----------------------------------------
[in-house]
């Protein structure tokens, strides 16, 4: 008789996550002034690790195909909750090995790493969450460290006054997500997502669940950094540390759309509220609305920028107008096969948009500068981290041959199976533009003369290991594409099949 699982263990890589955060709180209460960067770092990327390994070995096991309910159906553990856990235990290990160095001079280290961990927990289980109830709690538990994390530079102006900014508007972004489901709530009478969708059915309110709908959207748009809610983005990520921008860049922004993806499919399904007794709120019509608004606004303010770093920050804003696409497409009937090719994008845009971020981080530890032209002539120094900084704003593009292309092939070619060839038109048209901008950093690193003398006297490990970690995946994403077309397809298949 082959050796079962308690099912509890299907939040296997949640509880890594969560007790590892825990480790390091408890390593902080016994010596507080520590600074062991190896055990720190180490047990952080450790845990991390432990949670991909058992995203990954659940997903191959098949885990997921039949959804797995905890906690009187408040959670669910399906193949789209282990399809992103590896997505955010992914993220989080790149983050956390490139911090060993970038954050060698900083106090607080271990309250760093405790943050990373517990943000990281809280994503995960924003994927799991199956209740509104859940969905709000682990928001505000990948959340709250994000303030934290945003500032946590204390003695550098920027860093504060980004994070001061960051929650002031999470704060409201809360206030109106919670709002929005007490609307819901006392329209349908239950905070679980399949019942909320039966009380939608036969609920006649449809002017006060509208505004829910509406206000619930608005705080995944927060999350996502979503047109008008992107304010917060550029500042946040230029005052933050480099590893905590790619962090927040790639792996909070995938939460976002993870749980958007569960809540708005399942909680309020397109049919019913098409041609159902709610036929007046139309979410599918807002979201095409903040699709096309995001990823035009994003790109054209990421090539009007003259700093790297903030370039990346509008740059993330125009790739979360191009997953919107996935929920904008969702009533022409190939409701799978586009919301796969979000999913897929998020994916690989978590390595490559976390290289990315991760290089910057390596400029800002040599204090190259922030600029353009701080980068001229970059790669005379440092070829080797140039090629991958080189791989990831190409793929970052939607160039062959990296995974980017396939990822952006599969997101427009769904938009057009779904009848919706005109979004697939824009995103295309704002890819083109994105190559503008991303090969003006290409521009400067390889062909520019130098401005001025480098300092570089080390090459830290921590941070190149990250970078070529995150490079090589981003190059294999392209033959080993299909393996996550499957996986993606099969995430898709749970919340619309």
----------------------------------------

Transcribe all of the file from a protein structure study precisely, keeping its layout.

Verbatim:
[in-house]
């Protein structure tokens, strides 16, 4: 008789996550002034690790195909909750090995790493969450460290006054997500997502669940950094540390759309509220609305920028107008096969948009500068981290041959199976533009003369290991594409099949 699982263990890589955060709180209460960067770092990327390994070995096991309910159906553990856990235990290990160095001079280290961990927990289980109830709690538990994390530079102006900014508007972004489901709530009478969708059915309110709908959207748009809610983005990520921008860049922004993806499919399904007794709120019509608004606004303010770093920050804003696409497409009937090719994008845009971020981080530890032209002539120094900084704003593009292309092939070619060839038109048209901008950093690193003398006297490990970690995946994403077309397809298949 082959050796079962308690099912509890299907939040296997949640509880890594969560007790590892825990480790390091408890390593902080016994010596507080520590600074062991190896055990720190180490047990952080450790845990991390432990949670991909058992995203990954659940997903191959098949885990997921039949959804797995905890906690009187408040959670669910399906193949789209282990399809992103590896997505955010992914993220989080790149983050956390490139911090060993970038954050060698900083106090607080271990309250760093405790943050990373517990943000990281809280994503995960924003994927799991199956209740509104859940969905709000682990928001505000990948959340709250994000303030934290945003500032946590204390003695550098920027860093504060980004994070001061960051929650002031999470704060409201809360206030109106919670709002929005007490609307819901006392329209349908239950905070679980399949019942909320039966009380939608036969609920006649449809002017006060509208505004829910509406206000619930608005705080995944927060999350996502979503047109008008992107304010917060550029500042946040230029005052933050480099590893905590790619962090927040790639792996909070995938939460976002993870749980958007569960809540708005399942909680309020397109049919019913098409041609159902709610036929007046139309979410599918807002979201095409903040699709096309995001990823035009994003790109054209990421090539009007003259700093790297903030370039990346509008740059993330125009790739979360191009997953919107996935929920904008969702009533022409190939409701799978586009919301796969979000999913897929998020994916690989978590390595490559976390290289990315991760290089910057390596400029800002040599204090190259922030600029353009701080980068001229970059790669005379440092070829080797140039090629991958080189791989990831190409793929970052939607160039062959990296995974980017396939990822952006599969997101427009769904938009057009779904009848919706005109979004697939824009995103295309704002890819083109994105190559503008991303090969003006290409521009400067390889062909520019130098401005001025480098300092570089080390090459830290921590941070190149990250970078070529995150490079090589981003190059294999392209033959080993299909393996996550499957996986993606099969995430898709749970919340619309």